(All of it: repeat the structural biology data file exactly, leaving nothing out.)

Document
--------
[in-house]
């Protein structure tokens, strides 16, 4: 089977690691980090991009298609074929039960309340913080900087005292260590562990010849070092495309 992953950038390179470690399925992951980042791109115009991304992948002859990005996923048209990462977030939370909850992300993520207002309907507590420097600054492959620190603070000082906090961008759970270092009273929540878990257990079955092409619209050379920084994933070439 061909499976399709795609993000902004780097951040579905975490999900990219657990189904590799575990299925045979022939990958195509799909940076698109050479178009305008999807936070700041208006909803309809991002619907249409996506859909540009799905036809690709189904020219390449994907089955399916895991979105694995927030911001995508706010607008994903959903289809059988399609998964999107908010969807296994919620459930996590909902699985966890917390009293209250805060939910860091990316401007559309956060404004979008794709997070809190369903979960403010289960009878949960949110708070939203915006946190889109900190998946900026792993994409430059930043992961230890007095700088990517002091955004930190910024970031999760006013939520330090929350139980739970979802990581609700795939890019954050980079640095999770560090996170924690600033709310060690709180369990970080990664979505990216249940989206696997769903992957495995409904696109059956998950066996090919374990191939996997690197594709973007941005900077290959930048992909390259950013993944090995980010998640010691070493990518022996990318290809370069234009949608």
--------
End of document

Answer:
[in-house]
């Protein structure tokens, strides 16, 4: 089977690691980090991009298609074929039960309340913080900087005292260590562990010849070092495309 992953950038390179470690399925992951980042791109115009991304992948002859990005996923048209990462977030939370909850992300993520207002309907507590420097600054492959620190603070000082906090961008759970270092009273929540878990257990079955092409619209050379920084994933070439 061909499976399709795609993000902004780097951040579905975490999900990219657990189904590799575990299925045979022939990958195509799909940076698109050479178009305008999807936070700041208006909803309809991002619907249409996506859909540009799905036809690709189904020219390449994907089955399916895991979105694995927030911001995508706010607008994903959903289809059988399609998964999107908010969807296994919620459930996590909902699985966890917390009293209250805060939910860091990316401007559309956060404004979008794709997070809190369903979960403010289960009878949960949110708070939203915006946190889109900190998946900026792993994409430059930043992961230890007095700088990517002091955004930190910024970031999760006013939520330090929350139980739970979802990581609700795939890019954050980079640095999770560090996170924690600033709310060690709180369990970080990664979505990216249940989206696997769903992957495995409904696109059956998950066996090919374990191939996997690197594709973007941005900077290959930048992909390259950013993944090995980010998640010691070493990518022996990318290809370069234009949608």